helping children grieve

Wednesday, February 27, 2013


By far, the worst thing about sending Baby D home has been watching our children grieve and attempting to help them wade through all those big feelings. We’re in no way experts on this grief and children thing, but we’ve been developing a bit of an ethos surrounding the subject.

Part of the broadening of our perspectives has been because we have so many children, and they grieve in such different ways. Personality plays a big role, age plays a big role, and we’re just learning it as we go along. This is exactly the way we hoped to be parenting our children. Not that we want them to experience pain, but we do know that they will experience pain. We want them to go through hard things while they’re still with us. They can watch us model how to go through difficulties in a healthy way, and we can guide them through healthy expressions of their own grief.

We have quite the spectrum of reactions amongst our children – one is melancholy, one is a stuffer, one shuts down, and the other one is…well…she deals with any kind of stress with nearly total dysregulation. We have quite a few different ideas and tricks that we’re attempting with each individual child to help them grieve in their own ways.

One of the more important things we’ve done is to ask for outside help. We contacted our school-aged kids’ teachers to let them know what was going on at home in hopes that if they noticed something at school, they would have greater understanding and be able to contact us when appropriate. This worked particularly well for our ‘stuffer’ child. She operates mostly on the surface, real feelings are shoved way down. She’s highly passionate and emotional, but deep stuff? No thank you. Her teacher encouraged her to email her at home the day Baby D left, and my sweet, sensitive, still waters run deep daughter wrote her the most heart-wrenching, beautifully expressed email. It was exactly what she needed to do in that moment, and I am unbelievably grateful for this teacher and her heart to help my daughter.

We’ve stepped up therapeutic interventions for our younger two. Brenden had kind of graduated from therapy for awhile, but we’re back at regular visits and regular therapy times at home as well. Niah will be back on the horses next week, which is a welcome relief given her overwhelmingly positive reaction to hippotherapy.

One of the other things we’ve done is encourage the kids to channel their grief in healthy ways. For the melancholy, this has been particularly challenging. He wasn’t sleeping, he was spending all night crying, and he was overwhelmed with negative emotions. It’s been a struggle to get him to recognize that while all of those negative emotions are perfectly ok, he cannot be controlled by them. He has to work them out. He can do that spiritually – through prayer, music, etc., he can do that physically – through exercise, healthy sleep habits, and he can do that relationally – continuing to be open with his reactions to us and to others. Watching us do the same sorts of things has been highly beneficial to him. We have to balance what he observes from us even as he sees us struggle with the raw pain of it. He has seen us cry, lean on one other, talk about the grief, and then he has seen us deal with all of that through healthy habits like exercise, eating right, sleeping well, taking time for prayer and solitude.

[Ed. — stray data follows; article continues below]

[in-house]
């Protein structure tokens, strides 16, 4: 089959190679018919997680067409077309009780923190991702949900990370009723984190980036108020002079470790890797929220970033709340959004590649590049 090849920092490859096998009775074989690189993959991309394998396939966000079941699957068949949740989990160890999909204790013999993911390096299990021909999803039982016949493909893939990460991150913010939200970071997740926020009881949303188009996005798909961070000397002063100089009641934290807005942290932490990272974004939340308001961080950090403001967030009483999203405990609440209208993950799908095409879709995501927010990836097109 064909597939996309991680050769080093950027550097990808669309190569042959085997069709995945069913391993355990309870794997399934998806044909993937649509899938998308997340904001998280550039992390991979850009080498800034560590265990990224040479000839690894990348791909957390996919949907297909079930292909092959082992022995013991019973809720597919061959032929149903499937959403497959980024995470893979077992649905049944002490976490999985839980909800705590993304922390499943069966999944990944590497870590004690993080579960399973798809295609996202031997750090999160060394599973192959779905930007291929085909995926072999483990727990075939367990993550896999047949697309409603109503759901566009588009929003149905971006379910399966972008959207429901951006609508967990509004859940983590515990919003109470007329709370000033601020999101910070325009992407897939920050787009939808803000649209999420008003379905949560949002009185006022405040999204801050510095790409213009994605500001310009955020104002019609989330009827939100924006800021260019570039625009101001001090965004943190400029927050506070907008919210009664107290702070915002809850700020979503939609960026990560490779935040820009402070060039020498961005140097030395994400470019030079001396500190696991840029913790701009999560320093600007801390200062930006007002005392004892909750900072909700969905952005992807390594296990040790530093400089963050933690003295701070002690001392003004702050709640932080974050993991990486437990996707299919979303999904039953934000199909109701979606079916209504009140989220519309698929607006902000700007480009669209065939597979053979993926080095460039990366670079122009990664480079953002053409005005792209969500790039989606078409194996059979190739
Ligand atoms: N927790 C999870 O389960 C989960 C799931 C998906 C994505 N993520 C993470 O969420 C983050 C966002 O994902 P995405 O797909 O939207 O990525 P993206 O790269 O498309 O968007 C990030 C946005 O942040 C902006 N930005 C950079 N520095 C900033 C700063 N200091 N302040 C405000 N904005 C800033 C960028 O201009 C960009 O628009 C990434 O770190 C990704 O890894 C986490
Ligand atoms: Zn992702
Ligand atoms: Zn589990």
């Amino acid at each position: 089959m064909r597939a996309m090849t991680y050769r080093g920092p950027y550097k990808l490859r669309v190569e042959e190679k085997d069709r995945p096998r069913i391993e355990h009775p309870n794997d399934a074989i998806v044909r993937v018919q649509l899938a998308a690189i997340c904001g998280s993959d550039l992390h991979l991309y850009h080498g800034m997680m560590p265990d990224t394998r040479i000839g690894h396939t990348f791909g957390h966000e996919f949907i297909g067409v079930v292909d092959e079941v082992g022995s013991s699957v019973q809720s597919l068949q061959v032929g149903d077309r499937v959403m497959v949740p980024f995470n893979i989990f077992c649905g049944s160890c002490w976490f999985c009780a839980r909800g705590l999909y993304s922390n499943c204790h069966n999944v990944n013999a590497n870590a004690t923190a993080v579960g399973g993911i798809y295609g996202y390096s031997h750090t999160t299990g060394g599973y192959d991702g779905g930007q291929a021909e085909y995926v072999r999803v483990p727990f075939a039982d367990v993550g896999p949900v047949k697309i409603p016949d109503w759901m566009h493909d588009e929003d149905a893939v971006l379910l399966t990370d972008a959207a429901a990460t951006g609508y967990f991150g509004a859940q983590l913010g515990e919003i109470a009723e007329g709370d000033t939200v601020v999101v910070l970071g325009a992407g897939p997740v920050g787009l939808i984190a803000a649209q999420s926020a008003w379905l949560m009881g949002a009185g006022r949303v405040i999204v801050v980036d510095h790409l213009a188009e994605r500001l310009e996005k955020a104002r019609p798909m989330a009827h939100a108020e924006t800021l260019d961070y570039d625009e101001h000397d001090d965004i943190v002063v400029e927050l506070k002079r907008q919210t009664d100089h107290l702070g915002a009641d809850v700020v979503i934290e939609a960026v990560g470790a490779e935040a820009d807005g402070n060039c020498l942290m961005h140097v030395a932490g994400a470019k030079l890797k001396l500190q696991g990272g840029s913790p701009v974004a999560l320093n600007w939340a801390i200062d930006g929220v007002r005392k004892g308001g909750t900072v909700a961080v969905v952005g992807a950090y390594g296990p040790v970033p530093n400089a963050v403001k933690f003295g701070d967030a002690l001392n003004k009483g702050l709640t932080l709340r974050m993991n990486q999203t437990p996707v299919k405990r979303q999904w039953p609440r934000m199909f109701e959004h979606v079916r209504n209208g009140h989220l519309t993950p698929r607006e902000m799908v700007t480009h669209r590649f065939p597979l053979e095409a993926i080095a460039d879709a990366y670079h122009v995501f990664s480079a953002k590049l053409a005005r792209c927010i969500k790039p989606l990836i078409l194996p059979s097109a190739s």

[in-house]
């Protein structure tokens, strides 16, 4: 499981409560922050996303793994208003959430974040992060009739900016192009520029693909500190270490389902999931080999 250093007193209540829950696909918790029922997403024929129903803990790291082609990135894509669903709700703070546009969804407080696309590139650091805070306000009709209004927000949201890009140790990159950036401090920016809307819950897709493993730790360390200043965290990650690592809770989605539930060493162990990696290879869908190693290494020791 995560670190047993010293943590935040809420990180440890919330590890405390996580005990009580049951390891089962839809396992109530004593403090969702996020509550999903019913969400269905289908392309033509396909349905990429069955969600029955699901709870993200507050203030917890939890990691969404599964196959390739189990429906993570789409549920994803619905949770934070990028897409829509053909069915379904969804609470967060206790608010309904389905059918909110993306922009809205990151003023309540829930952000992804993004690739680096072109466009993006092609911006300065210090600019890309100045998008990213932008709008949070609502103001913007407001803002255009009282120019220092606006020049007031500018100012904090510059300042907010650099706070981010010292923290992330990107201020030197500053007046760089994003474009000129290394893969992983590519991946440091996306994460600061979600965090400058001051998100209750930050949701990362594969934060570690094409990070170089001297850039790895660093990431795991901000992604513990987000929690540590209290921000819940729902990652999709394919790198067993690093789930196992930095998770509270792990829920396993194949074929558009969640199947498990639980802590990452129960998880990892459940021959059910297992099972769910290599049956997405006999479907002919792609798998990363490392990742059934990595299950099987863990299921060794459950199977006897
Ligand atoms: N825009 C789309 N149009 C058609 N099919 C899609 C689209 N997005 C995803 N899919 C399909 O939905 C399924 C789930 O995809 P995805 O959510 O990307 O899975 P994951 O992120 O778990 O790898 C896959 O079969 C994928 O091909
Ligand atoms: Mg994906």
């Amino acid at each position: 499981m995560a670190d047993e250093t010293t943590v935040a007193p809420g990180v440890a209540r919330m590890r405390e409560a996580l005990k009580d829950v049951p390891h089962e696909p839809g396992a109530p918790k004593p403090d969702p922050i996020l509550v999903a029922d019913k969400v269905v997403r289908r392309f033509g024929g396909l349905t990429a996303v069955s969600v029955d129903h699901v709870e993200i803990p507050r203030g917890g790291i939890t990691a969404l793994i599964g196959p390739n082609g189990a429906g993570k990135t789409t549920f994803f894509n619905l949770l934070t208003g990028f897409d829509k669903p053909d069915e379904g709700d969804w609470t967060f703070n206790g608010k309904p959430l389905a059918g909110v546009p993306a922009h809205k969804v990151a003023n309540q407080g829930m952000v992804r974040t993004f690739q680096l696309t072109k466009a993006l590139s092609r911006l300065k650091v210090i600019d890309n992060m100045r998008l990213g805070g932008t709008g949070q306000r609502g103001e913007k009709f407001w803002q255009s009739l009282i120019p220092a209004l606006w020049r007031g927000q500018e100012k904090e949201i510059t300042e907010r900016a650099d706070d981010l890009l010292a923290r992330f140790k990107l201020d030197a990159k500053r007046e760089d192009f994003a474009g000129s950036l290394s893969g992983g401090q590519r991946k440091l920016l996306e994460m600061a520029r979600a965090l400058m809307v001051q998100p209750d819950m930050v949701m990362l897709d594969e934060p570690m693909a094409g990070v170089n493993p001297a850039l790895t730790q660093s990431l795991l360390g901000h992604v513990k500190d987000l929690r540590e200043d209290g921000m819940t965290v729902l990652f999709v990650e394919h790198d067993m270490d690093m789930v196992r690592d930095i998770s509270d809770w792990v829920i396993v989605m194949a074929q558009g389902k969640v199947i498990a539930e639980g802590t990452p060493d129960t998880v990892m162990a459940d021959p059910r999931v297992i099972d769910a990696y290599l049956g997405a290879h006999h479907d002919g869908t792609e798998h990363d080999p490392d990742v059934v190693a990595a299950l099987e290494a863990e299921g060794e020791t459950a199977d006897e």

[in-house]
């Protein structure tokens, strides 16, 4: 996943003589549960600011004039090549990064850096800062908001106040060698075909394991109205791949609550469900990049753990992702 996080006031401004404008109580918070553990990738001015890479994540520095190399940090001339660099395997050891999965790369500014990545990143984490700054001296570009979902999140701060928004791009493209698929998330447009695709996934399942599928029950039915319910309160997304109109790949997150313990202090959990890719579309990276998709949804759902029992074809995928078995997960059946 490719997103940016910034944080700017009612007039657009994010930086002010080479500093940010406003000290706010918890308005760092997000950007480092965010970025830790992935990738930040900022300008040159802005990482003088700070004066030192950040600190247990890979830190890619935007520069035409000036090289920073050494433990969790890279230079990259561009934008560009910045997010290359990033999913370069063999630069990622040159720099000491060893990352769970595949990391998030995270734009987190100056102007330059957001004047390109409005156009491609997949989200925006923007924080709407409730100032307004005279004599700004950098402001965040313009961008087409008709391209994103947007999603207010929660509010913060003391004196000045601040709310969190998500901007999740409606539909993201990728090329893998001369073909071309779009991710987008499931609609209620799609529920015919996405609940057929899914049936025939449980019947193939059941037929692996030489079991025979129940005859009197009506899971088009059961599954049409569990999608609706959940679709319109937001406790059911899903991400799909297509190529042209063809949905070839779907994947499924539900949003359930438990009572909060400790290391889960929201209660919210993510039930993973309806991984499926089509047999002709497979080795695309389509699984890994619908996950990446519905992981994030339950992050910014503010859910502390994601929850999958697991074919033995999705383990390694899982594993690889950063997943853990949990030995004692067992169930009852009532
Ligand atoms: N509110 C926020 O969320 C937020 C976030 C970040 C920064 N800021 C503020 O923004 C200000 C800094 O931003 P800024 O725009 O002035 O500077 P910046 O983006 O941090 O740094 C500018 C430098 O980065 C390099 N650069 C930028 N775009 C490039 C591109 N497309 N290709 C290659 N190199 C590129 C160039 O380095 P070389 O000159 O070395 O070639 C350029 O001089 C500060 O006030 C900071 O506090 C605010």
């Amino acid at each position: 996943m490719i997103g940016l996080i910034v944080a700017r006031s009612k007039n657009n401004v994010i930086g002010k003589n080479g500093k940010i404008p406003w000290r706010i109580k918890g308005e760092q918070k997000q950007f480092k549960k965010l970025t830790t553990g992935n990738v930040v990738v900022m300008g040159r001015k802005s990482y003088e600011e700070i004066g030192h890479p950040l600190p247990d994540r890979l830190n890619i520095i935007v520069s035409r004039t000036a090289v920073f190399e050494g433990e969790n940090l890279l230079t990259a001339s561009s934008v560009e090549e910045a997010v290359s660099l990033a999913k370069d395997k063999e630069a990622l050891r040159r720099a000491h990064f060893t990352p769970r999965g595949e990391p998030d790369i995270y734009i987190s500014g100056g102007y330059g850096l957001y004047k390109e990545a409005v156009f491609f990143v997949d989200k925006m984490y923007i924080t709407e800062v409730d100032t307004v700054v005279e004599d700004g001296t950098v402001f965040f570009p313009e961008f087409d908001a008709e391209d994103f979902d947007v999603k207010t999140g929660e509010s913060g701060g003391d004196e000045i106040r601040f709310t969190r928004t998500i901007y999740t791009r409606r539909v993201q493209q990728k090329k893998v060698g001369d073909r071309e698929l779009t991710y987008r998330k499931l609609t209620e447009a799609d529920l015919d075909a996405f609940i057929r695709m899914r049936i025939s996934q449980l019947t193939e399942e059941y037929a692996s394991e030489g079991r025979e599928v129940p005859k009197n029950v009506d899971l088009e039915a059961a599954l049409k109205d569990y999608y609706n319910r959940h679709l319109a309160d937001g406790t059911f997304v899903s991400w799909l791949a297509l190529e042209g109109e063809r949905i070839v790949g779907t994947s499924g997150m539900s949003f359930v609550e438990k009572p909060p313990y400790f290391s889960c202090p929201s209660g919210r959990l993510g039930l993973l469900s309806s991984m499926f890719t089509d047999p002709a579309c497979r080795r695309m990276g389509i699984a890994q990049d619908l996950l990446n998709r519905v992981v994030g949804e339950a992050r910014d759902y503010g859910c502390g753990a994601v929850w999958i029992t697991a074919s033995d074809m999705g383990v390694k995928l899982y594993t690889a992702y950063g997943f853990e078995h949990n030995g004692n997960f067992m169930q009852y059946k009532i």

We’ve maintained an open atmosphere for talking about Baby D and how we feel about his move. We have pictures up; we have a copy of his lifebook for everyone to look at; we talk with regularity about the happy things we remember from when he lived with us. Our children continue to grieve in their own ways – one of them developed a physical tic, one of them uses pretend-play to continue to remember and interact with Baby D, one of them continues to be our talker, and the other one deals by writing and drawing out her pain.

It’s hard. It continues to be hard. One thing we’re certain of though is that it is right. We did exactly what we were supposed to do, exactly when we were supposed to do it. Our kids are in complete agreement. Even when they’re feeling the most sad and frustrated with the situation, they, without exception, express joy over Baby D’s place in our family and hope that we will continue to do this in the future.


Have you helped your children grieve something big? Or small? This post just began to touch on some of the things we’ve done, and I’d love to hear more ideas on ways to help them process.

saturday music: from my Lent playlist

Saturday, February 23, 2013

Each Saturday during Lent, I’ll share one of the songs from my playlist for these 40-some days. I shared this song last fall, but it needs repeating here. I read somewhere today or yesterday (and I can’t remember where, or I’d credit the author) that the focus of Lent often seems as if we’re spending the season anticipating a funeral. In fact, that’s not what we’re doing at all. This season is all about us looking forward to a wedding. We aren’t bound by the chains of death. One day, we’re gonna be standing before our Groom on our wedding day where death has no sting, and we’re all singing together…